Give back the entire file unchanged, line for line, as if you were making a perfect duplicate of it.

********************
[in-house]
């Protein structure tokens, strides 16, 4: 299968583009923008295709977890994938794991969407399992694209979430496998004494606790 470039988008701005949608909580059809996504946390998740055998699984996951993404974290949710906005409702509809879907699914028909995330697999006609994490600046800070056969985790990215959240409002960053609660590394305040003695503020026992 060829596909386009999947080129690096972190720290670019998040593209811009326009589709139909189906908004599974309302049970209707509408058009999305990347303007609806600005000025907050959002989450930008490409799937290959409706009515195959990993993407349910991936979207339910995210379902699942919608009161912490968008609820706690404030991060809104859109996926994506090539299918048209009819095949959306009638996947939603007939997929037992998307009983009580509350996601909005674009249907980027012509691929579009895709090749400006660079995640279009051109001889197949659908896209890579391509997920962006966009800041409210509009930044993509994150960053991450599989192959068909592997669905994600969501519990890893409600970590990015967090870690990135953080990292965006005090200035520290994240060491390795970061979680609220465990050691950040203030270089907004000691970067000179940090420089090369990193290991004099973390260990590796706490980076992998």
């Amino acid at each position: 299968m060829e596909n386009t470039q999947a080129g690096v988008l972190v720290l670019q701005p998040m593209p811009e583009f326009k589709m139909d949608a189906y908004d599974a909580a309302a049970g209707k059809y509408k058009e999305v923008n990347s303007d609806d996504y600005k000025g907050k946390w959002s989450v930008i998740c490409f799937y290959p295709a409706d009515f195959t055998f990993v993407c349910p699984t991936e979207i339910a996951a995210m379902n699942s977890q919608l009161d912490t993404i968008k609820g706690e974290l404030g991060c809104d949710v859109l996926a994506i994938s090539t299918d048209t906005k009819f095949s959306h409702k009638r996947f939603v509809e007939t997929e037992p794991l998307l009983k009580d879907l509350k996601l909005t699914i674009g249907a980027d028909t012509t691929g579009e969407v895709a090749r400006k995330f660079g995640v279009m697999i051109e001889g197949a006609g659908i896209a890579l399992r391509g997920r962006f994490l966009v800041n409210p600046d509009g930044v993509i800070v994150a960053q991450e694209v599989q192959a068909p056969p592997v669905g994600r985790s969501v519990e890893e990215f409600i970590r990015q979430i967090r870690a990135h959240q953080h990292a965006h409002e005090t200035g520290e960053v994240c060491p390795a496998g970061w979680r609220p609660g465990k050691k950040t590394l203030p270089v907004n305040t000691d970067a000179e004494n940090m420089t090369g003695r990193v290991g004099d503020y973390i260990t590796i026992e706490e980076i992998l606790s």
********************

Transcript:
[in-house]
């Protein structure tokens, strides 16, 4: 299968583009923008295709977890994938794991969407399992694209979430496998004494606790 470039988008701005949608909580059809996504946390998740055998699984996951993404974290949710906005409702509809879907699914028909995330697999006609994490600046800070056969985790990215959240409002960053609660590394305040003695503020026992 060829596909386009999947080129690096972190720290670019998040593209811009326009589709139909189906908004599974309302049970209707509408058009999305990347303007609806600005000025907050959002989450930008490409799937290959409706009515195959990993993407349910991936979207339910995210379902699942919608009161912490968008609820706690404030991060809104859109996926994506090539299918048209009819095949959306009638996947939603007939997929037992998307009983009580509350996601909005674009249907980027012509691929579009895709090749400006660079995640279009051109001889197949659908896209890579391509997920962006966009800041409210509009930044993509994150960053991450599989192959068909592997669905994600969501519990890893409600970590990015967090870690990135953080990292965006005090200035520290994240060491390795970061979680609220465990050691950040203030270089907004000691970067000179940090420089090369990193290991004099973390260990590796706490980076992998």
């Amino acid at each position: 299968m060829e596909n386009t470039q999947a080129g690096v988008l972190v720290l670019q701005p998040m593209p811009e583009f326009k589709m139909d949608a189906y908004d599974a909580a309302a049970g209707k059809y509408k058009e999305v923008n990347s303007d609806d996504y600005k000025g907050k946390w959002s989450v930008i998740c490409f799937y290959p295709a409706d009515f195959t055998f990993v993407c349910p699984t991936e979207i339910a996951a995210m379902n699942s977890q919608l009161d912490t993404i968008k609820g706690e974290l404030g991060c809104d949710v859109l996926a994506i994938s090539t299918d048209t906005k009819f095949s959306h409702k009638r996947f939603v509809e007939t997929e037992p794991l998307l009983k009580d879907l509350k996601l909005t699914i674009g249907a980027d028909t012509t691929g579009e969407v895709a090749r400006k995330f660079g995640v279009m697999i051109e001889g197949a006609g659908i896209a890579l399992r391509g997920r962006f994490l966009v800041n409210p600046d509009g930044v993509i800070v994150a960053q991450e694209v599989q192959a068909p056969p592997v669905g994600r985790s969501v519990e890893e990215f409600i970590r990015q979430i967090r870690a990135h959240q953080h990292a965006h409002e005090t200035g520290e960053v994240c060491p390795a496998g970061w979680r609220p609660g465990k050691k950040t590394l203030p270089v907004n305040t000691d970067a000179e004494n940090m420089t090369g003695r990193v290991g004099d503020y973390i260990t590796i026992e706490e980076i992998l606790s």